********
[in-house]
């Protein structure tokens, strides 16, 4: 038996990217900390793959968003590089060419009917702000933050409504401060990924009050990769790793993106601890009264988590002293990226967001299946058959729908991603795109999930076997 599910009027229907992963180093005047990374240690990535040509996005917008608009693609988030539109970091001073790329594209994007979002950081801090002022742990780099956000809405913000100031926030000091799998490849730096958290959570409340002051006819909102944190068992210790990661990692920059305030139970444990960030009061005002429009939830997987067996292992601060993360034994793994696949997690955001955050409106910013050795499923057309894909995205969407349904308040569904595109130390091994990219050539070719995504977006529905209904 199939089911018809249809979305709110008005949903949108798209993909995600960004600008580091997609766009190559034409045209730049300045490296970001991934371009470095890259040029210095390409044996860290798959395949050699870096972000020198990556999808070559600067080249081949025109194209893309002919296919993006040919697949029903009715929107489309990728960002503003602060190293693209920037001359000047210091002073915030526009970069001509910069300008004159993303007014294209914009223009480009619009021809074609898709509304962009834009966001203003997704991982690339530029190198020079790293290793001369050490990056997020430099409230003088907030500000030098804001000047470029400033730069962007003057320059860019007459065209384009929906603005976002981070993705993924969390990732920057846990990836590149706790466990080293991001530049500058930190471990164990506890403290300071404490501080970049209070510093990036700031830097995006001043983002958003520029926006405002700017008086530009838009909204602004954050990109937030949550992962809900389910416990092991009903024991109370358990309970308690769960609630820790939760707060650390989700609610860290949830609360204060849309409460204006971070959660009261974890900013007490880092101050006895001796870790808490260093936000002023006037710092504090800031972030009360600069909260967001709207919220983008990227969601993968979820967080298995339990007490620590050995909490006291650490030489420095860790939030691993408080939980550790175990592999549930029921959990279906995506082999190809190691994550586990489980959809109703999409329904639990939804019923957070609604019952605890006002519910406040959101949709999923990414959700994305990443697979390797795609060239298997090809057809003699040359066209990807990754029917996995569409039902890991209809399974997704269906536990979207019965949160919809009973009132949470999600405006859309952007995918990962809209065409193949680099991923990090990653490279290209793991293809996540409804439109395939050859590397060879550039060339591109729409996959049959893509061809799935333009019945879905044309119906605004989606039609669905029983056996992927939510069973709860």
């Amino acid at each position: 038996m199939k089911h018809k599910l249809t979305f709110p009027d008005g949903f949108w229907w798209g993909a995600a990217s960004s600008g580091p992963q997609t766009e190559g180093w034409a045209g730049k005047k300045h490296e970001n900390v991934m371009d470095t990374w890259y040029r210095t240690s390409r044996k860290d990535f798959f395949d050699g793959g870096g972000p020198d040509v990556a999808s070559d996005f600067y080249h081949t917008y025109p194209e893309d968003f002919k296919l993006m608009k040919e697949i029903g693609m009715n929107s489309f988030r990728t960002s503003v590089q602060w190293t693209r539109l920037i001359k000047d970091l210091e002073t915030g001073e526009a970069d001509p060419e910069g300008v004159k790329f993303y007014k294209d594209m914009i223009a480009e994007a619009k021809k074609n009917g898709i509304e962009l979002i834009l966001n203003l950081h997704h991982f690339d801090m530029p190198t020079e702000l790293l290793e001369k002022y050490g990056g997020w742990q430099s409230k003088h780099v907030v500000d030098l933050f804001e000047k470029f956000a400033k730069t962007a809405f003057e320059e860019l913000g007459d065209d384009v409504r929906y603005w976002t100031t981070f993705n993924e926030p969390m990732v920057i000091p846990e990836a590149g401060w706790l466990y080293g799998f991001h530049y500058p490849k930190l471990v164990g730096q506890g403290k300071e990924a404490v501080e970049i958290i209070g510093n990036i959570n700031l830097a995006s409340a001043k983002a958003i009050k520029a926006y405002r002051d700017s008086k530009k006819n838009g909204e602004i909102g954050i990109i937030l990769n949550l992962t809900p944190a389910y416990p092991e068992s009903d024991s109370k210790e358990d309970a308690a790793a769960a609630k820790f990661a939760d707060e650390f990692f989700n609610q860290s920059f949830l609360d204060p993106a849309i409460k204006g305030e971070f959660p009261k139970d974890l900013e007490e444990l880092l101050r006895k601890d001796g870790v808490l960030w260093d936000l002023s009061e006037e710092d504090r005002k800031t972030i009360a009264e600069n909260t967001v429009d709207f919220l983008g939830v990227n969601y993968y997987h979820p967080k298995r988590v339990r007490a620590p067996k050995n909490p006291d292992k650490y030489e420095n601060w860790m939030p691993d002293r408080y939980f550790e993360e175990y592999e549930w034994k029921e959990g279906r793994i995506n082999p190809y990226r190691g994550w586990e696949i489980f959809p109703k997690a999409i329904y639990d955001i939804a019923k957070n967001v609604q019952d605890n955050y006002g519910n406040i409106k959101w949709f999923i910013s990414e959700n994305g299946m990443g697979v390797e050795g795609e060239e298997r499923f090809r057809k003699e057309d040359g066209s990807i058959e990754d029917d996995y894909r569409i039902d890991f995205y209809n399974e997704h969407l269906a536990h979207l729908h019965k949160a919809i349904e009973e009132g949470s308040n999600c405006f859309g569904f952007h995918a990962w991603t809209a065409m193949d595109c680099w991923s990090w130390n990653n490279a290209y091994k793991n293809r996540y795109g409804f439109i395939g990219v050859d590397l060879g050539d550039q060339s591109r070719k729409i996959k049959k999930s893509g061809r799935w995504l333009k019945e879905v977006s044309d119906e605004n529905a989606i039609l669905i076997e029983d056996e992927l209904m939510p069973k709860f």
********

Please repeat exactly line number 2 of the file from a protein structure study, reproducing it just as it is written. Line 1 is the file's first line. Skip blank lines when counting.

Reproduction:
């Protein structure tokens, strides 16, 4: 038996990217900390793959968003590089060419009917702000933050409504401060990924009050990769790793993106601890009264988590002293990226967001299946058959729908991603795109999930076997 599910009027229907992963180093005047990374240690990535040509996005917008608009693609988030539109970091001073790329594209994007979002950081801090002022742990780099956000809405913000100031926030000091799998490849730096958290959570409340002051006819909102944190068992210790990661990692920059305030139970444990960030009061005002429009939830997987067996292992601060993360034994793994696949997690955001955050409106910013050795499923057309894909995205969407349904308040569904595109130390091994990219050539070719995504977006529905209904 199939089911018809249809979305709110008005949903949108798209993909995600960004600008580091997609766009190559034409045209730049300045490296970001991934371009470095890259040029210095390409044996860290798959395949050699870096972000020198990556999808070559600067080249081949025109194209893309002919296919993006040919697949029903009715929107489309990728960002503003602060190293693209920037001359000047210091002073915030526009970069001509910069300008004159993303007014294209914009223009480009619009021809074609898709509304962009834009966001203003997704991982690339530029190198020079790293290793001369050490990056997020430099409230003088907030500000030098804001000047470029400033730069962007003057320059860019007459065209384009929906603005976002981070993705993924969390990732920057846990990836590149706790466990080293991001530049500058930190471990164990506890403290300071404490501080970049209070510093990036700031830097995006001043983002958003520029926006405002700017008086530009838009909204602004954050990109937030949550992962809900389910416990092991009903024991109370358990309970308690769960609630820790939760707060650390989700609610860290949830609360204060849309409460204006971070959660009261974890900013007490880092101050006895001796870790808490260093936000002023006037710092504090800031972030009360600069909260967001709207919220983008990227969601993968979820967080298995339990007490620590050995909490006291650490030489420095860790939030691993408080939980550790175990592999549930029921959990279906995506082999190809190691994550586990489980959809109703999409329904639990939804019923957070609604019952605890006002519910406040959101949709999923990414959700994305990443697979390797795609060239298997090809057809003699040359066209990807990754029917996995569409039902890991209809399974997704269906536990979207019965949160919809009973009132949470999600405006859309952007995918990962809209065409193949680099991923990090990653490279290209793991293809996540409804439109395939050859590397060879550039060339591109729409996959049959893509061809799935333009019945879905044309119906605004989606039609669905029983056996992927939510069973709860």